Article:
January 11, 2012
USU Research Project of the Month (Awarded November 2011)
Experimental Research on Pedestrian and Evacuation Behaviors of Individuals with Disabilities; Theory Development Necessary to Characterize Individual-Based Models
While individuals with disabilities are a significant portion of the population (i.e.,16.7% of the total population of the United States), little is understood concerning the effect of various built environment and evacuation policies on individuals with disabilities and there continues to be virtually no empirical data on the safe and efficient evacuation of persons with disabilities in emergencies. The purpose of this study is to measure and collect the pedestrian and evacuation behaviors of individuals with mobility-related disabilities through a series of the controlled and evacuation experiments using a new RFID technology complemented by video tracking methods. The results will be both microscopic and macroscopic evacuation behavior data sets necessary for the development of well-characterized individual-based theories and models which reflect the observed patterns of evacuation behavior of a diverse population. The research objectives are:
- Develop automated methods for measuring pedestrian trajectories in both controlled built and evacuation environments using RFID and video tracking technologies.
- Collect the pedestrian behavior data of individuals with mobility-related disabilities by experimentally observing and measuring key behaviors in controlled built environments.
- Collect the evacuation behavior data of individuals with mobility-related disabilities by observing and measuring key behaviors in realistic evacuation environment.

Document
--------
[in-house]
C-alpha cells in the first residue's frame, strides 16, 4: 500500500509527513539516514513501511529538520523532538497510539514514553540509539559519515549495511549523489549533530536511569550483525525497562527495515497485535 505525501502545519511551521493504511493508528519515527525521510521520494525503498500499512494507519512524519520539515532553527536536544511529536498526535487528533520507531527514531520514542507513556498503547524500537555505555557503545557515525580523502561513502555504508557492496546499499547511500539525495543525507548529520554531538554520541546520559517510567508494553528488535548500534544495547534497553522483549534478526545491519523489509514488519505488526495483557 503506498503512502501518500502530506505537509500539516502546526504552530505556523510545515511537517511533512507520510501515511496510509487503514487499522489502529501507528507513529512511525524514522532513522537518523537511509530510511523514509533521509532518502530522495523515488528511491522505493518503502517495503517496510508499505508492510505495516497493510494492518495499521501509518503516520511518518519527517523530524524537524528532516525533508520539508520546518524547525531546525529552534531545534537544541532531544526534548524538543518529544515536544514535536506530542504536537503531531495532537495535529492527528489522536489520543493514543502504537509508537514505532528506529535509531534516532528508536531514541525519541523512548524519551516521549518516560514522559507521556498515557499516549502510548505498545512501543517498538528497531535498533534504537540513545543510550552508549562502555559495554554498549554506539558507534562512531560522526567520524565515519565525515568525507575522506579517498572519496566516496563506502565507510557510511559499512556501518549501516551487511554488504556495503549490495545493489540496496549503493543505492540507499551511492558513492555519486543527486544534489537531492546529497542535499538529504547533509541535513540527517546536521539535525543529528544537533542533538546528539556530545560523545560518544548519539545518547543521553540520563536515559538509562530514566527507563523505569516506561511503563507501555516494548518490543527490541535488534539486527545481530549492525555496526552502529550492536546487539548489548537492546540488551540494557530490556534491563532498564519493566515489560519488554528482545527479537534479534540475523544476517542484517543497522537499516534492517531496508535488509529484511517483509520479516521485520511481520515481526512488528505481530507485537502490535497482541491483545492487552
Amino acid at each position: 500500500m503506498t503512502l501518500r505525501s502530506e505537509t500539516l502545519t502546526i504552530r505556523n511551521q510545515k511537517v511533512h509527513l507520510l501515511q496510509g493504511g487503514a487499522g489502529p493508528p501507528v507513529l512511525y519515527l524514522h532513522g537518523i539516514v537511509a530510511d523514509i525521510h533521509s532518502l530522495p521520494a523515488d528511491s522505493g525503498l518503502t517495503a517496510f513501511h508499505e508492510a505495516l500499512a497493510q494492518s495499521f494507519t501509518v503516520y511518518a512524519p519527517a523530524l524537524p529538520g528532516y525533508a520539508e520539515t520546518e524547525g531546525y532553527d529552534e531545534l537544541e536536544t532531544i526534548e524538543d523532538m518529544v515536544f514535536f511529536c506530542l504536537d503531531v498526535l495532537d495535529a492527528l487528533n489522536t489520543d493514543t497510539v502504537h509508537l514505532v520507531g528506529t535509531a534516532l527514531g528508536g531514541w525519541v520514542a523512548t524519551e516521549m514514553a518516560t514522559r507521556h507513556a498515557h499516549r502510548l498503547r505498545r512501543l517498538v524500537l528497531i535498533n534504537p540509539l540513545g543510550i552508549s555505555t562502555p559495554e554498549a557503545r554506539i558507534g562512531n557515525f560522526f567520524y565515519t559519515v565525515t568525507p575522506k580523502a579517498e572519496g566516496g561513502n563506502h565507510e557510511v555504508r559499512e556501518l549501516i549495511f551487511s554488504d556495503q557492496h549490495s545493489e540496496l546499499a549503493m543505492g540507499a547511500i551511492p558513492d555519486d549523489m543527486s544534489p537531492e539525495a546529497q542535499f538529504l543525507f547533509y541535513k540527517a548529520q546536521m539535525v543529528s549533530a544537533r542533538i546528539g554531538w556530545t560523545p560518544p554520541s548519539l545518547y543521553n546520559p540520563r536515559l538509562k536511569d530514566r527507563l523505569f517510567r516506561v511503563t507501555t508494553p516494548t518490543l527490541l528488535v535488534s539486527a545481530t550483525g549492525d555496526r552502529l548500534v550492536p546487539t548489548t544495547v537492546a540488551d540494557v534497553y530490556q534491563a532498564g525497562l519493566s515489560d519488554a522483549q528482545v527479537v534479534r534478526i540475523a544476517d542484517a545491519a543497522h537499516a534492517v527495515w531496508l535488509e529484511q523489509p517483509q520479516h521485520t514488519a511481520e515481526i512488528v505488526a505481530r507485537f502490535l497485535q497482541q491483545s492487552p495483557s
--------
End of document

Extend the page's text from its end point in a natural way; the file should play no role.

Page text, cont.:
- Calibrate macroscopic pedestrian flow relationships and evacuation curves from the microscopic pedestrian trajectories that are necessary for building credible and valid pedestrian and evacuation models. ?
To accomplish the research objectives, the research is divided into three phases. First, the research team will develop, implement, and test automated methods for measuring pedestrian trajectories in the built evacuation environment using RFID and video tracking technologies.
Second, the research team will conduct a series of controlled experiments to measure and collect the pedestrian behavior of individuals with mobility-related disabilities or conditions in built evacuation environments. The extent to which the variables are affected by components of the built evacuation environment and pedestrian density will be examined and summarized into speed/density and flow/density curves reflecting built environment characteristics, subpopulations of individuals with mobility-related disabilities, and heterogeneous populations. The study participants will be individuals between 21 and 74 years of age with mobility-related physical, sensory, and ‘Go-Outside-Home’ disabilities in demographically appropriate levels.
Third, as a proof of concept, a series of staged evacuations will be conducted to measure the evacuation behavior of individuals with mobility-related disabilities in an environment reflecting current and proposed Americans with Disabilities Act provisions for egress.
The study will be conducted by a unique interdisciplinary collaboration of Utah State University researchers from the Center for Persons with Disabilities, the Center for Self- Organizing and Intelligent Systems, Landscape Architecture, Transportation Engineering, and Management Information Systems. Each will contribute their expertise in working with individuals with disabilities, automated RFID and video tracking/measurement, the built environment, individual-based modeling, and data mining and analysis. The results will increase the depth and breadth of our understanding for the development of robust and well-characterized individual-based models of pedestrian and evacuation behaviors that match observed patterns of individuals who are disabled in mainstream emergency management initiatives.